During Reconstruction, the first constitutional convention in 1868 framed a constitution whose major elements would last for 22 years. The convention was the first political organization to include freedmen representatives, 17 among the 100 members. Although 32 counties had black majorities, they elected whites as well as blacks to represent them. The convention adopted universal suffrage; did away with property qualifications for suffrage or for office, which also benefited poor whites; provided for the state's first public school system; forbade race distinctions in the possession and inheritance of property; and prohibited limiting civil rights in travel. Under the terms of Reconstruction, Mississippi was restored to the Union on February 23, 1870.

While Mississippi typified the Deep South in passing Jim Crow laws in the early 20th century, its history was more complex. Because the Mississippi Delta contained so much fertile bottomland which had not been developed before the Civil War, 90 percent of the land was still frontier. After the Civil War, tens of thousands of migrants were attracted to the area. They could earn money by clearing the land and selling timber, and eventually advance to ownership. The new farmers included freedmen, who achieved unusually high rates of land ownership in the Mississippi bottomlands. In the 1870s and 1880s, many black farmers succeeded in gaining land ownership.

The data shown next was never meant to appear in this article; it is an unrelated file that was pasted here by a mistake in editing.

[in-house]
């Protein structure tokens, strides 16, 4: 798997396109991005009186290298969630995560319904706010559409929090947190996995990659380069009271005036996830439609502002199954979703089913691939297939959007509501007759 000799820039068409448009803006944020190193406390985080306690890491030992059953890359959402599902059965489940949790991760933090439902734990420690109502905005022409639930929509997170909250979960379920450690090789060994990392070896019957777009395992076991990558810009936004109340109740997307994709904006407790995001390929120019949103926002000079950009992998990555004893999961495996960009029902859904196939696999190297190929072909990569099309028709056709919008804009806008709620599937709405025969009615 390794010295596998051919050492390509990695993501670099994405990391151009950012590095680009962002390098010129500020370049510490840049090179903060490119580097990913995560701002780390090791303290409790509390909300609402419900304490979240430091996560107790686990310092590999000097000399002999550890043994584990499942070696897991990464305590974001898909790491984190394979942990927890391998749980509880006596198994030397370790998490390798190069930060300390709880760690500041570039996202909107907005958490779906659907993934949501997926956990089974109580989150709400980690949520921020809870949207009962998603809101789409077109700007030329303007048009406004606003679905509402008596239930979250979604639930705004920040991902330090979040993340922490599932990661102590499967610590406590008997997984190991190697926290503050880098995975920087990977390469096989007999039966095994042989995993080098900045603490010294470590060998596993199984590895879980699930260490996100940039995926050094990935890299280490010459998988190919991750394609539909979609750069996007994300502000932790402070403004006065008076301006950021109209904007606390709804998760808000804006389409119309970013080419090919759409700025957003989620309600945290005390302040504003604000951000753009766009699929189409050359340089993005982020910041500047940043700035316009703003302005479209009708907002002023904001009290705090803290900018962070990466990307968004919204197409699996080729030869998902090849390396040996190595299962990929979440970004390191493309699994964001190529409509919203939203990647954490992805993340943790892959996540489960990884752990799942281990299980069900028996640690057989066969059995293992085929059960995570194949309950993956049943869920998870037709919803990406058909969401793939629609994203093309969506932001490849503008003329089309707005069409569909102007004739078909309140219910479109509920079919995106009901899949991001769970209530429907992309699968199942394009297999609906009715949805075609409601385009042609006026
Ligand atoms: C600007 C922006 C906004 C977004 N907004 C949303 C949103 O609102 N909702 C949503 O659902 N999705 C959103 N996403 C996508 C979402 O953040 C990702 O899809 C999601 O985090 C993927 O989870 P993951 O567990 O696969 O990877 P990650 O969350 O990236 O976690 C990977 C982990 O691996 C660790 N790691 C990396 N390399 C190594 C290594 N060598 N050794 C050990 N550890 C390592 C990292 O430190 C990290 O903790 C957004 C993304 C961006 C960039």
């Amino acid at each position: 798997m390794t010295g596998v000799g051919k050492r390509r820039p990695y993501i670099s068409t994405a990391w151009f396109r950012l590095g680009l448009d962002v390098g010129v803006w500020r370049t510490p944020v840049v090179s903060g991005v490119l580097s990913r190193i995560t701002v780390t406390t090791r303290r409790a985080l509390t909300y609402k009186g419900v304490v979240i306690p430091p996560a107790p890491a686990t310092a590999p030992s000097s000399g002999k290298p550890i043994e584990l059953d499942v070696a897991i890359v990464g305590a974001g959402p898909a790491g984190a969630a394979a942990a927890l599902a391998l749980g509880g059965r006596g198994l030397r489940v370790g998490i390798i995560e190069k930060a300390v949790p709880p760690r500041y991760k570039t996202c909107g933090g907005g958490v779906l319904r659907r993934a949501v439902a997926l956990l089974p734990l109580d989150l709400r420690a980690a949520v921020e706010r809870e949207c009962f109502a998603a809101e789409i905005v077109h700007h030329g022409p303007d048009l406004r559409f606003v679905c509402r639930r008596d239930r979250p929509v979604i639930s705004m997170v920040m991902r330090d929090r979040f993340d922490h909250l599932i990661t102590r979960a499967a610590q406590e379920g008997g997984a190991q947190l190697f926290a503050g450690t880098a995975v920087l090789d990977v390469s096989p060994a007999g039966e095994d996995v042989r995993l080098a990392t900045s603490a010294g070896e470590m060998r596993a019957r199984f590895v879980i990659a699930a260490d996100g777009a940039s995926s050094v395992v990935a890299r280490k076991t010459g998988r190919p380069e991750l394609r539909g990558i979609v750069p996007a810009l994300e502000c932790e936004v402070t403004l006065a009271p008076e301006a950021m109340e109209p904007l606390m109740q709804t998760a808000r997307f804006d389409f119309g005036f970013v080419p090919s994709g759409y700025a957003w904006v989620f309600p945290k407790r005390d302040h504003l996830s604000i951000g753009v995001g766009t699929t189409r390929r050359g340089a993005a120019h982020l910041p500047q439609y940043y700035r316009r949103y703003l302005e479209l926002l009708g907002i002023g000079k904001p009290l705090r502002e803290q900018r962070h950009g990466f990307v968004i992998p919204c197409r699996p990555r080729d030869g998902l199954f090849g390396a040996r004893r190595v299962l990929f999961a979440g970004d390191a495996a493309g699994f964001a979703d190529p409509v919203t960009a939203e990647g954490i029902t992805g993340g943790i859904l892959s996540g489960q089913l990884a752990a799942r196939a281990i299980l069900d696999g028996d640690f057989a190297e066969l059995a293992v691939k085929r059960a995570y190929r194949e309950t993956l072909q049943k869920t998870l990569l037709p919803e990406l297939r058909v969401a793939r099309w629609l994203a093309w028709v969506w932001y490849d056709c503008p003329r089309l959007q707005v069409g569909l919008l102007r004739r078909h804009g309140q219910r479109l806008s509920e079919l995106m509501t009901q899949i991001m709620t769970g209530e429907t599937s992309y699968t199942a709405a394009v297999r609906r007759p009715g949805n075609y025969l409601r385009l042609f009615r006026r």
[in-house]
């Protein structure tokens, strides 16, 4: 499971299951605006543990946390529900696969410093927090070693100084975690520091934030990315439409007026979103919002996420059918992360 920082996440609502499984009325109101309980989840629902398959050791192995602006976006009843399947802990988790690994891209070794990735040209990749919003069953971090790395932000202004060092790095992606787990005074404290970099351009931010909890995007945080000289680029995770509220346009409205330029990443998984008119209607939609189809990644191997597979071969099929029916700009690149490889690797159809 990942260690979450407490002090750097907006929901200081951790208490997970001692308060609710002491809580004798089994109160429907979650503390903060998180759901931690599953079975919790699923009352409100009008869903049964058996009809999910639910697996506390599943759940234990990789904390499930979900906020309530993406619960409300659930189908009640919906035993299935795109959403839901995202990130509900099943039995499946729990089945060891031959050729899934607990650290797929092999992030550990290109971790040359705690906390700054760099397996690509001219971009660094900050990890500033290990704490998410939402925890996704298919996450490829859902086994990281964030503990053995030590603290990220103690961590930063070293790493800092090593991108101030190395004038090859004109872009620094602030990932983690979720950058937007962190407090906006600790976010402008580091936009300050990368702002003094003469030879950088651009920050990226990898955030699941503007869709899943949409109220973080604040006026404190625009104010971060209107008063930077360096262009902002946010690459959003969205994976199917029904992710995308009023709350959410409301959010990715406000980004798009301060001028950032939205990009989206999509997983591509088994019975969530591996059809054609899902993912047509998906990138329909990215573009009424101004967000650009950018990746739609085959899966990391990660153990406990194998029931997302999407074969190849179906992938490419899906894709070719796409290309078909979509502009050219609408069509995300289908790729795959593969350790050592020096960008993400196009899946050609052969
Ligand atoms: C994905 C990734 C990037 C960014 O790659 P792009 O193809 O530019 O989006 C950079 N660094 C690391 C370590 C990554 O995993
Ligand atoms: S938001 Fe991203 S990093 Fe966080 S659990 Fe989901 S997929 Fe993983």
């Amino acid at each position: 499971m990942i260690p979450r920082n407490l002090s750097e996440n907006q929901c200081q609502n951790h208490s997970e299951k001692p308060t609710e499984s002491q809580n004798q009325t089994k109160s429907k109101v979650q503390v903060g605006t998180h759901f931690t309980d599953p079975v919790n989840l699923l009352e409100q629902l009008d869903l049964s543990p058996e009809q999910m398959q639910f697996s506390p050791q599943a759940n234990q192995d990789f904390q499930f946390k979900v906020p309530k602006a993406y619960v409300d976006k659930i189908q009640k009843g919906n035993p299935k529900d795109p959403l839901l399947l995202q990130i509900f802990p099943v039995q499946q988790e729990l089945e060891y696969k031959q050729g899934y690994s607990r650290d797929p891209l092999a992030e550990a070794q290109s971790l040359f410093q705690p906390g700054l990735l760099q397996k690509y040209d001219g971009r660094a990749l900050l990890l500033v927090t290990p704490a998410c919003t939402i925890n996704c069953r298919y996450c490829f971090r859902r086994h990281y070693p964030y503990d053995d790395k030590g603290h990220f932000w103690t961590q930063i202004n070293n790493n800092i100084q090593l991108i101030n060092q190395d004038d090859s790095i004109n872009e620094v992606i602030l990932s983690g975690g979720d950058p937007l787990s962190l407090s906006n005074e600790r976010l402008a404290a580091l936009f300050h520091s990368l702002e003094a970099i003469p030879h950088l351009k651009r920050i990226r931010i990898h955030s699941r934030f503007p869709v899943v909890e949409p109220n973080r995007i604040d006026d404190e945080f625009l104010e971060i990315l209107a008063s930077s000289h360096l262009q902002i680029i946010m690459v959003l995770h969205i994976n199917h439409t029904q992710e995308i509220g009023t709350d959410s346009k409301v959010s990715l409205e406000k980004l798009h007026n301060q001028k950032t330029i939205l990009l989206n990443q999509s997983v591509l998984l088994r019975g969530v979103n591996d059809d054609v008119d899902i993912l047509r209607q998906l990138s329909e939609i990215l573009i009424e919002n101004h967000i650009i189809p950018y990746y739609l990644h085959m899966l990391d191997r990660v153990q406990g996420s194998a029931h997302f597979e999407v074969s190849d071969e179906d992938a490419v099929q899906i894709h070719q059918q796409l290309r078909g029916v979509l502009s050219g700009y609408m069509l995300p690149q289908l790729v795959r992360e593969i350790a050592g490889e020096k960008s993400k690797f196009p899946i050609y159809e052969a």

By the turn of the century, two-thirds of the farmers in Mississippi who owned land in the Delta were African-American. Many were able to keep going through difficult years of falling cotton prices only by extending their debts. Cotton prices fell throughout the decades following the Civil War. As another agricultural depression lowered cotton prices into the 1890s, however, numerous African-American farmers finally had to sell their land to pay off debts, thus losing the land into which they had put so much labor.

White legislators created a new constitution in 1890, with provisions that effectively disfranchised most blacks and many poor whites. Estimates are that 100,000 black and 50,000 white men were removed from voter registration rolls over the next few years. The loss of political influence contributed to the difficulties of African Americans in their attempts to obtain extended credit. Together with Jim Crow laws, increased frequency of lynchings beginning in the 1890s, failure of the cotton crops due to boll weevil infestation, successive severe flooding in 1912 and 1913 created crisis conditions for many African Americans. With control of the ballot box and more access to credit, white planters expanded their ownership of Delta bottomlands and could take advantage of new railroads.